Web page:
While serving as a director of a nonprofit corporation, plaintiff sued defendants, alleging self-dealing and misconduct. Defendants removed plaintiff as a director and demurred to the complaint, arguing plaintiff lacked standing to sue them and that plaintiff failed to join the Attorney General as an indispensable party. Plaintiff requested leave to amend the complaint to add the Attorney General. The trial court denied the request and sustained the demurrers without leave to amend. Reversing, the Court of Appeal concluded that the trial court abused its discretion in denying leave to amend and that plaintiff continued to have standing pursuant to Corporations Code §§ 5142, subdivision (a), 5223, subdivision (a) and 5233, subdivision (c). (Summers v. Colette (Cal. App. 2nd Dist., Div. 7, Apr. 15, 2019) 2019 Cal. App. LEXIS 347.)
No Financial Benefit from Alleged Copyright Infringement.
The State of California appointed defendant, a wealth management company, to manage the estates of disabled persons. Defendant hired a website developer to revamp its website and provided the website developer with material to use on the site. Three photographs taken from a bank’s website were used on defendant’s revamped site. Plaintiff created those photos and licensed them to the bank for its use. Plaintiff demanded that defendant “cease and desist infringing its copyright” and pay damages. The next morning, defendant removed those photos from its website, but refused to pay damages. A jury awarded plaintiff $450,000. Reversing, the Ninth Circuit found that the trial court erred when it instructed the jury on the issue of willfulness and concluded that defendant received no financial benefit “as a matter of law.” (Erickson Productions, Inc. v. Kast (9th Cir., Apr. 16, 2019) 921 F.3d 822.)
A city attorney filed an action under Business and Professions Code § 17501 against J.C. Penney, Kohl’s, Macy’s, and Sears, Roebuck and Co., alleging the stores violated the statute by offering goods for sale online at prices discounted from reference prices that purported to reflect former prices, but which did not. The stores demurred, contending § 17501 unconstitutionally limits truthful speech and is void for vagueness. The statute states in part: “No price shall be advertised as a former price of any advertised thing, unless the alleged former price was the prevailing market price as above defined within three months next immediately preceding the publication of the advertisement or unless the date when the alleged former price did prevail is clearly, exactly and conspicuously stated in the advertisement.” The trial court sustained the demurrer without leave to amend on the ground the statute is unconstitutionally vague. The Court of Appeal granted the city attorney’s petition for writ of mandate, ordering the trial court to vacate its order and enter a new order overruling the demurrer, stating: “Here, the prohibition in section 17501 is directed at commercial speech, and relates to the content of advertising. . . . Because the section 17501 claims are predicated on what is alleged to be real parties’ false, misleading, or deceptive advertising, the claims do not encompass any protected commercial speech by real parties.” (People v. Superior Court (J.C. Penney Corp., Inc.) (Cal. App. 2nd Dist., Div. 4, Apr. 16, 2019) 34 Cal.App.5th 376.)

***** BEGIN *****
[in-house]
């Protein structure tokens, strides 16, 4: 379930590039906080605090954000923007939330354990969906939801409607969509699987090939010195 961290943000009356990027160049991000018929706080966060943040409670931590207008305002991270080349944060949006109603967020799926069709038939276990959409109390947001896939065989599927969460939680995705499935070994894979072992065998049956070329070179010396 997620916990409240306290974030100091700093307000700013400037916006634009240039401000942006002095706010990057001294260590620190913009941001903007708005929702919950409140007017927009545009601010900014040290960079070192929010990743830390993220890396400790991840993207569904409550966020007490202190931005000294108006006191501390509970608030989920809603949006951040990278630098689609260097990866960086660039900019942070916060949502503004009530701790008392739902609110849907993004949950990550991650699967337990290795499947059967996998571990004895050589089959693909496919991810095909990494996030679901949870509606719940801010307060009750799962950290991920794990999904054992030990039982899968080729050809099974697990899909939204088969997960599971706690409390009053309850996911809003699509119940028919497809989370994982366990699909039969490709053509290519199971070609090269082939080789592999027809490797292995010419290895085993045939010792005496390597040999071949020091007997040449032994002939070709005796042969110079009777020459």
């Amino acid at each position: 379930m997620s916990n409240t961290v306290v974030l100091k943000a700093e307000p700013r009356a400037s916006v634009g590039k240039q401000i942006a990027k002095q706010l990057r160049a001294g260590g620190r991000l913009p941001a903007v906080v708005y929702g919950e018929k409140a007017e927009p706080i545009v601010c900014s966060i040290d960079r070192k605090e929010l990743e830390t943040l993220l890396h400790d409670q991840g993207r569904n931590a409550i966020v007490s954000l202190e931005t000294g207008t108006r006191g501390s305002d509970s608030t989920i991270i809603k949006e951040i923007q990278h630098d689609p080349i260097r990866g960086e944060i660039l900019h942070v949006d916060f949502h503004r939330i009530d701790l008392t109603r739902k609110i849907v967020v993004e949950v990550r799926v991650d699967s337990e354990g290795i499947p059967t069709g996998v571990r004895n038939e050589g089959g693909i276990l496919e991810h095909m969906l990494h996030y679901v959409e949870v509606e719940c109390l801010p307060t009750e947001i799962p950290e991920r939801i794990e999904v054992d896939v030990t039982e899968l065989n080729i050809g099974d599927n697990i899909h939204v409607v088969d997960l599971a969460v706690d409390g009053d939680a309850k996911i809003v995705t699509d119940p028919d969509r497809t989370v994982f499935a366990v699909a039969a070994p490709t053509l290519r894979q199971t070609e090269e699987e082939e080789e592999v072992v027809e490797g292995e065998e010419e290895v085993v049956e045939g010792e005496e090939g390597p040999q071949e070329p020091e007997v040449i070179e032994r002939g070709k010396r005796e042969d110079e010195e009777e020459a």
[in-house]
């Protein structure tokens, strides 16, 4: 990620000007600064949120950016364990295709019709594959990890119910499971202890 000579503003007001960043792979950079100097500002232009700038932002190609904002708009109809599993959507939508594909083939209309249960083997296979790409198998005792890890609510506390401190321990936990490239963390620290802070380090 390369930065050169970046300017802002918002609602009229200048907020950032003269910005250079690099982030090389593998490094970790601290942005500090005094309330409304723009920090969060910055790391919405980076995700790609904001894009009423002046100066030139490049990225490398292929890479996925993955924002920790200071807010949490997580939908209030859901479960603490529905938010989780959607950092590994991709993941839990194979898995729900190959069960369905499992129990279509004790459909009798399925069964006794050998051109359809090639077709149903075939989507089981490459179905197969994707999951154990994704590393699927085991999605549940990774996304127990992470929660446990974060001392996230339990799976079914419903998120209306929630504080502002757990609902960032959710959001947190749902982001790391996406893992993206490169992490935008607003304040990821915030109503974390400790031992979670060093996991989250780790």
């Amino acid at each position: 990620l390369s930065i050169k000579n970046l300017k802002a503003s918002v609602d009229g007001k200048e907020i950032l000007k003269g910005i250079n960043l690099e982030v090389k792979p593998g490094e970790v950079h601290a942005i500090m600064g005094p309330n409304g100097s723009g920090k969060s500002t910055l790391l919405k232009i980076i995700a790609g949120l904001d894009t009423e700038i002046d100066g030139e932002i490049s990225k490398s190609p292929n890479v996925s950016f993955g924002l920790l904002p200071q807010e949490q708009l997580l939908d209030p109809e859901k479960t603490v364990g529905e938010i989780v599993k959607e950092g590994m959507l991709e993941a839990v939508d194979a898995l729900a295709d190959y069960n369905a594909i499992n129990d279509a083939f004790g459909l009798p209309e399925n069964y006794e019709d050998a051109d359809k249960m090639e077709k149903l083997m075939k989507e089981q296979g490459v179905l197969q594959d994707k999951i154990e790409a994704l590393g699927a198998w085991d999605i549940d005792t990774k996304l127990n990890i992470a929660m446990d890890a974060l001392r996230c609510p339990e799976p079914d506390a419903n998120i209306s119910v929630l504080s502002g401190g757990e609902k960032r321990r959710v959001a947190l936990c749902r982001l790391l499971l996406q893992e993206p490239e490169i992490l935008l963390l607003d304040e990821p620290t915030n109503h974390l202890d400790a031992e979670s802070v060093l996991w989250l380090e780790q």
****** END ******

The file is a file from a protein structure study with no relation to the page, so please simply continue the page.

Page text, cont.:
The Litigation Privilege in Civil Code § 47, subdivision (b).
In an action for false imprisonment and intentional infliction of emotional distress, plaintiff alleged defendant intentionally filed a false police report accusing her of forgery and embezzlement, leading to her arrest and seven-day incarceration. A jury awarded her $450,000. The trial court granted judgment for defendant notwithstanding the verdict. The Court of Appeal affirmed the judgment for defendant, stating: “When a citizen contacts law enforcement to report a suspected crime, the privilege in Civil Code section 47, subdivision (b) . . . bars causes of action for false imprisonment and intentional infliction of emotional distress, even if the police report was made maliciously.” (Cox v. Griffin (Cal. App. 4th Dist., Div. 1, Apr. 17, 2019) 34 Cal.App.5th 440.)
California’s Various Sanctuary Laws.
The State of California enacted three laws to protect its residents from federal immigration enforcement:
- AB 450 (Gov. Code §§ 7285.1, 7285.2, 7285.3; Lab. Code §§ 90.2, 1019.2) requires employers to alert employees before federal immigration inspections;
- AB 103 (Gov. Code § 12532, subdivision (b)) imposes inspection requirements on facilities that house civil immigration detainees;